This is an interesting point of view that you bring to the table about feminism. I understand it and its one that I often hear. Egalitarianism is an interesting idea and can be defined as “relating to, or believing in the principle that all people are equal and deserve equal rights and opportunities.” Feminism can be defined as “the theory of the political, economic, and social equality of the sexes.” Both definitions relate to equal rights and equal opportunities. Its interesting that you choose egalitarianism to define yourself though. One thing that trips people up about feminism is the name, it has the prefix for female. Think about the word mankind for a minute. The first part of the word is man, but mankind is used to define the human race. Most people don’t reject the word mankind because of that, but a lot of people reject feminism because of the prefix ‘fem’. So that’s the first issue with rejecting feminism. Feminism doesn’t imply women are better than men, feminism implies equal rights, but as we can see egalitarianism is more accepted and it doesn’t have a “controversial” prefix. The truth about feminism is so much more than the wage gap. Feminism looks to making sure both boys and girls don’t have to be limited to societal gender norms. Feminism advocates for lgbtq+ rights. Feminism advocates for rights for people with disabilities. Feminism is an idea that wants the best for every group and wants equality, and that doesn’t change just because it began with women’s rights. I feel as though if people actually knew what true feminism stood for everyone would be a feminist, or at least most people. Feminism is so important to all genders, gender identities, sexual orientations, races, and nationalities. Feminism is the reason women have the right to vote, feminism has mobilized people to one cause- equality. I encourage you to look more in depth in feminism, past the name and the wage gap. It inspires me and so many I know. It’s often the discrimination that isn’t very obvious that is the most entrenched in our society. When discrimination isn’t obvious, it means it has been rooted in our values and instilled from generation to generation until it is normalized. Look in your school and ask yourself, “how am I treated differently to my female counterparts,” and focus on every little detail. Thank you for being committed to equality though.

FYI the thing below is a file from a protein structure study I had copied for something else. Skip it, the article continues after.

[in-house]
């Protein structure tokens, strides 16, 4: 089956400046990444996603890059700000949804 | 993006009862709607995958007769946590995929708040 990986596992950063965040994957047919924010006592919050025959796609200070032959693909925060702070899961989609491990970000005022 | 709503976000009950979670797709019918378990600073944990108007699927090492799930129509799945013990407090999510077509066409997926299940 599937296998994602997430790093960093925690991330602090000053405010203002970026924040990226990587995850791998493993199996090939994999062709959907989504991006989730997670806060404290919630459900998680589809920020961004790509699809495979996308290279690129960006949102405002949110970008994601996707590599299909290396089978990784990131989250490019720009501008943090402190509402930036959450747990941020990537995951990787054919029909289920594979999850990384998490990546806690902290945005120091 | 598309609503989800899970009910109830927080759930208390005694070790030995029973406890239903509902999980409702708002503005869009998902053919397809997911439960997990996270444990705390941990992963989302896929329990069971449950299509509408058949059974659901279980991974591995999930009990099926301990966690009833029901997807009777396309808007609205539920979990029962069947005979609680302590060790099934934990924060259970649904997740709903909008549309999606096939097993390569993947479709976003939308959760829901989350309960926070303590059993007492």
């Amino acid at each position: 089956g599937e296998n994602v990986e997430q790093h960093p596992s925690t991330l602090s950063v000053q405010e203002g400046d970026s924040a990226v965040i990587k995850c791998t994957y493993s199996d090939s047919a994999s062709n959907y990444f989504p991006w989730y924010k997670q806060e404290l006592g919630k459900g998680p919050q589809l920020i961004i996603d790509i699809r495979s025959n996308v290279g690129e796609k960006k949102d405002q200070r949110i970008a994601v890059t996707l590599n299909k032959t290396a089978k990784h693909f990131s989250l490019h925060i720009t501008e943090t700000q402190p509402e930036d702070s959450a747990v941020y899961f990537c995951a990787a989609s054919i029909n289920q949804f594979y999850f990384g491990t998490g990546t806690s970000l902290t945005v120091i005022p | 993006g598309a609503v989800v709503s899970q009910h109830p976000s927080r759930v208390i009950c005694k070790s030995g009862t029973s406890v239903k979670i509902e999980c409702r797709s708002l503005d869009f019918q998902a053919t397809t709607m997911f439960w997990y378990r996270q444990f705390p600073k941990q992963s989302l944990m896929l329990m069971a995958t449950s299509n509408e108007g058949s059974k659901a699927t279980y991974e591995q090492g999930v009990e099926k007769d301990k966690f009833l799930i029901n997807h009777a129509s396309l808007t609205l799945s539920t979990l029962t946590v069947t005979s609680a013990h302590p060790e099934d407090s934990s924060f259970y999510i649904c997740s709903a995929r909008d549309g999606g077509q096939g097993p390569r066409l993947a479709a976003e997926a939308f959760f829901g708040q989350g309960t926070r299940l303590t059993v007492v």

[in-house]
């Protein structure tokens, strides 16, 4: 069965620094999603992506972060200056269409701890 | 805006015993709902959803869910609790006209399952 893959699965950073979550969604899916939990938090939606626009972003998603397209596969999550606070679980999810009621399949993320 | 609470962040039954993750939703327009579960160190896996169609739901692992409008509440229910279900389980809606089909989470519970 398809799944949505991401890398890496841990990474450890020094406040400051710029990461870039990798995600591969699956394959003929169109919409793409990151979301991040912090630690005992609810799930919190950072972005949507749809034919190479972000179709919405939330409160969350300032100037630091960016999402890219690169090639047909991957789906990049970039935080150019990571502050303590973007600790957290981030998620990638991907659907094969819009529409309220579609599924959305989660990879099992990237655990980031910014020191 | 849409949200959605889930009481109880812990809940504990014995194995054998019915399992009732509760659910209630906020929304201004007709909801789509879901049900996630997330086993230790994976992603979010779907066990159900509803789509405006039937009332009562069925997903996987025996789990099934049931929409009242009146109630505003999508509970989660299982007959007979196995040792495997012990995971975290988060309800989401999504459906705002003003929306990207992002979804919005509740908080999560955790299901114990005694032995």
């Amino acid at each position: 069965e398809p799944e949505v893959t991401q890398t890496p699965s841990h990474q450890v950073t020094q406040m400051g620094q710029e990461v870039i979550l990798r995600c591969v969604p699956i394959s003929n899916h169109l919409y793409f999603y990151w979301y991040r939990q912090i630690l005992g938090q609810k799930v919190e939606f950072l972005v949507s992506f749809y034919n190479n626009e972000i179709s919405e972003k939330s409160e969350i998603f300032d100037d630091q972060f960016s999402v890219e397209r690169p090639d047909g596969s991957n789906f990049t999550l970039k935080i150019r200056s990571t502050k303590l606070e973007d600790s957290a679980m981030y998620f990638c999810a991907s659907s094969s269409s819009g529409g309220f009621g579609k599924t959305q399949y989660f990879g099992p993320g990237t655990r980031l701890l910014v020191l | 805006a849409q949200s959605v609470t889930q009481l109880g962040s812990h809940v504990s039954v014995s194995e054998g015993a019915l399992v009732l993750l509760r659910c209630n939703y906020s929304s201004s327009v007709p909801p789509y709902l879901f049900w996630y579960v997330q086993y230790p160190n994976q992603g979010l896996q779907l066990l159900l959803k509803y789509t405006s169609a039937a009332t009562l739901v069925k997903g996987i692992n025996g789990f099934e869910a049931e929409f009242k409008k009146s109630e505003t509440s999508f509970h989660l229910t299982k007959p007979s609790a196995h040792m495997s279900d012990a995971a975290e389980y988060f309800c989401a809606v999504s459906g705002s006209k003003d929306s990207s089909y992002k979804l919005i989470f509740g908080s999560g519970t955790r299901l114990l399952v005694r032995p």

3. Jason 2 years ago

    I think that you have some very good points in this writing but there needs to be more data init to try and prove that what you are saying is true. Right now this feels more of just an opinion that has nothing to back it up with. There needs to be some kind of data used to try and make your points much more clearly and backed up.